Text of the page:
Tuesday, May 17, 2005
Round 3: Win (Self-Criticism)
Here's my third-round game from last month's tournament. (Just in time for me to play again this weekend, work permitting.) This was hard to annotate, because superficially it seems to be a fairly easy win. It wasn't. In particular, avoiding Black's attempts at a perpetual check was draining.
I had a couple of real tactical blind-spots. Missing 28...f3 and 44.Qxf8+ were especially bad; it was just luck that my position was so strong they didn't matter. I also missed several opportunities to win by a direct attack on the King, being hypnotized by the prospect of strangling all of his Queenside pieces in their beds.
Once interesting thing is that I feel much better about my play overall now, looking at the game after several weeks, than I did right after the game. I think my realization of those tactical flaws colored my perceptions, and made me think that all my middle-game play was too slow, when in fact it was mostly fine. Another part of the problem is that I don't feel I'm good at exploiting certain kinds of advantage, such as the extra space and better development I had in this game. So I criticised myself for not acting faster, when in fact my simple development and strengthening of my position was appropriate.
I study my games in two phases. First, right after the game, I jot down my immediate thoughts about what I was thinking about during play, what things I missed, and so on. Later, I do a slow pass over the game, usually starting from the end, looking for improvements and verifying--or debunking--my initial impressions.
In this game, to point out the differences between my initial and later impressions of my play, I've put my first round of notes in quotes.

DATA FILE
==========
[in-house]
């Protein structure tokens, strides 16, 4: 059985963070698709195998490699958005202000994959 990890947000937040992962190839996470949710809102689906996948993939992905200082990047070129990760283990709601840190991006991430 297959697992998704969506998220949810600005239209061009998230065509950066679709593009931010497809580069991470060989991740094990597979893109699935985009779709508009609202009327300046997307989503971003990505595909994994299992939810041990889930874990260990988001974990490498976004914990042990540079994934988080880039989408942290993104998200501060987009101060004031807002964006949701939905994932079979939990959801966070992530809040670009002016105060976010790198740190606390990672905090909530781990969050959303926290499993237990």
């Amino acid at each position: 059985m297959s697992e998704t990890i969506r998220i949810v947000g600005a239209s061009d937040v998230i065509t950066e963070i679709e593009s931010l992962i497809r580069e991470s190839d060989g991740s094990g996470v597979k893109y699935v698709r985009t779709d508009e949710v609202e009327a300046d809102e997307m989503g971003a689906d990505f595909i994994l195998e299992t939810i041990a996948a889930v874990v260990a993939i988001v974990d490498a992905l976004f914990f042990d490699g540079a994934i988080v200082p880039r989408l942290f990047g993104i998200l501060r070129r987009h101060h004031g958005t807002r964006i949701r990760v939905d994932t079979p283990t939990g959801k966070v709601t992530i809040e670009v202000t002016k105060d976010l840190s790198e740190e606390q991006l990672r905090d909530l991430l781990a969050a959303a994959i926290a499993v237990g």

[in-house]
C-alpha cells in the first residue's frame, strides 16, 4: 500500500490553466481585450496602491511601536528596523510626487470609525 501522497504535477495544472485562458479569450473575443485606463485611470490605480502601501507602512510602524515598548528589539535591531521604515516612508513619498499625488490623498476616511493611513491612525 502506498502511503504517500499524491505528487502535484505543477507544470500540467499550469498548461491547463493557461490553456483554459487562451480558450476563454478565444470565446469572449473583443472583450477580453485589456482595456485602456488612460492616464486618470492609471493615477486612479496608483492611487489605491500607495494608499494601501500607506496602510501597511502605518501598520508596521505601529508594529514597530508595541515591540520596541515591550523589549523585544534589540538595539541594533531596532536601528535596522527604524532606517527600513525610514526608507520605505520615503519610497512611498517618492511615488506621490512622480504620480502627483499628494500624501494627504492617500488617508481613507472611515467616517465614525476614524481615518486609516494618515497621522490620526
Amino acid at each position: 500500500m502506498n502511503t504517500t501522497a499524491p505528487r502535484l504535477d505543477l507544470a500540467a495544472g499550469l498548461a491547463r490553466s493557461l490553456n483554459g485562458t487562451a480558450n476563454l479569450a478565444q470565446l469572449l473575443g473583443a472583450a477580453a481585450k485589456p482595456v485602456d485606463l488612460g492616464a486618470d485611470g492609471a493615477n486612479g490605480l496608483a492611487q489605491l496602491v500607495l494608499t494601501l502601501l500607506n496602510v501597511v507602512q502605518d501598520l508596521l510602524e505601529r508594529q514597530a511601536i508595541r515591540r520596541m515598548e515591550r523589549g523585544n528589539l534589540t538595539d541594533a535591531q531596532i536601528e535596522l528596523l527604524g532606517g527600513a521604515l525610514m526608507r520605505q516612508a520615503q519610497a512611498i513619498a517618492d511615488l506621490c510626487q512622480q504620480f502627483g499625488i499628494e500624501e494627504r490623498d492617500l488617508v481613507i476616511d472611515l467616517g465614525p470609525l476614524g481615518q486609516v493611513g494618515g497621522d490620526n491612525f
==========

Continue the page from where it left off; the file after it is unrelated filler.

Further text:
I confess, I played 17. g4 mostly because I did not want to spend time every move deciding if fxg3 was a real threat, but it also has the virtues of gaining space, setting up a possible Kingside pawn-storm, and leaving Black's f-pawn sitting there as a target. But a more active move might have been even better, yes.
There's something I'm finally starting to figure out about weaknesses on a color-complex (like White's dark squares after a possible ...fxg3, or black's dark squares after ...c6 and ...g6 in the game: Exchanging Bishops on that color benefits the attacker more than the defender in most cases.
It's an odd thing, since usually, if you're under attack, you want to reduce the attacking force, but I think the Bishop defending the weak squares is more important than the one attacking them.
Well, it took _me_ years and years, anyway. About 10 years from the time I started taking the game seriously to make expert, and then stagnated around 2100 for another 6 years before I started applying the often-repeated advice to carefully study my own games. About a year after that I finally got into the 2200s.
I think how long it takes depends on three things: how much "talent" you have, how hard you work, and how effectively you study. Unfortunately, you can only tell how talented you are after you apply the work--the less it took to reach the goal, the more talented you must be. 8)
In my case, not so much talent; and, especially after I made 2000, not so effective at studying. (Another problem is that what effective study is depends a lot on how string you are, so you have to keep finding new ways to study in order to advance.)